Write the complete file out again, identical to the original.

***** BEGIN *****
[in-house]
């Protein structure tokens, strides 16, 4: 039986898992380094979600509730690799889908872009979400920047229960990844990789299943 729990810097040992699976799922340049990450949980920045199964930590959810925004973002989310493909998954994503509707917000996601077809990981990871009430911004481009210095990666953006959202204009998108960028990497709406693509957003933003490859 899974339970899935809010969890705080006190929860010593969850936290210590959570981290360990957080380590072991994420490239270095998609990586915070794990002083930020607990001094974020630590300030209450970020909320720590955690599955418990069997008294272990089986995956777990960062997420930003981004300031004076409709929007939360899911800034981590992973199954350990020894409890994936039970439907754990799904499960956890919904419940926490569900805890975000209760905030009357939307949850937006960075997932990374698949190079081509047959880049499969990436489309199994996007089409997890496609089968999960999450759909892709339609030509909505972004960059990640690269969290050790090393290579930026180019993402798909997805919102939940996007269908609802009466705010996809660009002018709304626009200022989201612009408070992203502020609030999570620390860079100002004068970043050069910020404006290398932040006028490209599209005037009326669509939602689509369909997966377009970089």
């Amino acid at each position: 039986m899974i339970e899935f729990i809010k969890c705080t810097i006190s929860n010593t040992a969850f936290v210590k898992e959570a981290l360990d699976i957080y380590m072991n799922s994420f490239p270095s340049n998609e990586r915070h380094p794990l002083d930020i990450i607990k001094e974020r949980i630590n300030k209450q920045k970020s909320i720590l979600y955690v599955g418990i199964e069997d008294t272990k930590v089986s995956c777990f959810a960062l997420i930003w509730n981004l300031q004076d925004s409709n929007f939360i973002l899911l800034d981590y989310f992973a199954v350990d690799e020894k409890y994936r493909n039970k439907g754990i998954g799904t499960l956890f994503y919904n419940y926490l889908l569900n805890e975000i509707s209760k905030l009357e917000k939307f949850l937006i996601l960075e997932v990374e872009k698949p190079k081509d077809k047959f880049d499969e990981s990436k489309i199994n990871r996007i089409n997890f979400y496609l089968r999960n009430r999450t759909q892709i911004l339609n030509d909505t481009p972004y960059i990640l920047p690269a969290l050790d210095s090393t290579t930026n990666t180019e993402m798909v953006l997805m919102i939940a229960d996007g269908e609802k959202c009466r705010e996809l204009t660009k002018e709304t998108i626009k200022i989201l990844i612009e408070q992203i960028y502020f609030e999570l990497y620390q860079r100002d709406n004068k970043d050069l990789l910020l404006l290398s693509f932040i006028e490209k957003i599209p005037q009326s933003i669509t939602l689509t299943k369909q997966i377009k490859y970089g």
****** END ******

[in-house]
């Protein structure tokens, strides 16, 4: 039986898992380094979600509730690799889908872009979400920047229960990844990789299943 729990810097040992699976799922340049990450949980920045199964930590959810925004973002989310493909998954994503509707917000996601077809990981990871009430911004481009210095990666953006959202204009998108960028990497709406693509957003933003490859 899974339970899935809010969890705080006190929860010593969850936290210590959570981290360990957080380590072991994420490239270095998609990586915070794990002083930020607990001094974020630590300030209450970020909320720590955690599955418990069997008294272990089986995956777990960062997420930003981004300031004076409709929007939360899911800034981590992973199954350990020894409890994936039970439907754990799904499960956890919904419940926490569900805890975000209760905030009357939307949850937006960075997932990374698949190079081509047959880049499969990436489309199994996007089409997890496609089968999960999450759909892709339609030509909505972004960059990640690269969290050790090393290579930026180019993402798909997805919102939940996007269908609802009466705010996809660009002018709304626009200022989201612009408070992203502020609030999570620390860079100002004068970043050069910020404006290398932040006028490209599209005037009326669509939602689509369909997966377009970089």
């Amino acid at each position: 039986m899974i339970e899935f729990i809010k969890c705080t810097i006190s929860n010593t040992a969850f936290v210590k898992e959570a981290l360990d699976i957080y380590m072991n799922s994420f490239p270095s340049n998609e990586r915070h380094p794990l002083d930020i990450i607990k001094e974020r949980i630590n300030k209450q920045k970020s909320i720590l979600y955690v599955g418990i199964e069997d008294t272990k930590v089986s995956c777990f959810a960062l997420i930003w509730n981004l300031q004076d925004s409709n929007f939360i973002l899911l800034d981590y989310f992973a199954v350990d690799e020894k409890y994936r493909n039970k439907g754990i998954g799904t499960l956890f994503y919904n419940y926490l889908l569900n805890e975000i509707s209760k905030l009357e917000k939307f949850l937006i996601l960075e997932v990374e872009k698949p190079k081509d077809k047959f880049d499969e990981s990436k489309i199994n990871r996007i089409n997890f979400y496609l089968r999960n009430r999450t759909q892709i911004l339609n030509d909505t481009p972004y960059i990640l920047p690269a969290l050790d210095s090393t290579t930026n990666t180019e993402m798909v953006l997805m919102i939940a229960d996007g269908e609802k959202c009466r705010e996809l204009t660009k002018e709304t998108i626009k200022i989201l990844i612009e408070q992203i960028y502020f609030e999570l990497y620390q860079r100002d709406n004068k970043d050069l990789l910020l404006l290398s693509f932040i006028e490209k957003i599209p005037q009326s933003i669509t939602l689509t299943k369909q997966i377009k490859y970089g």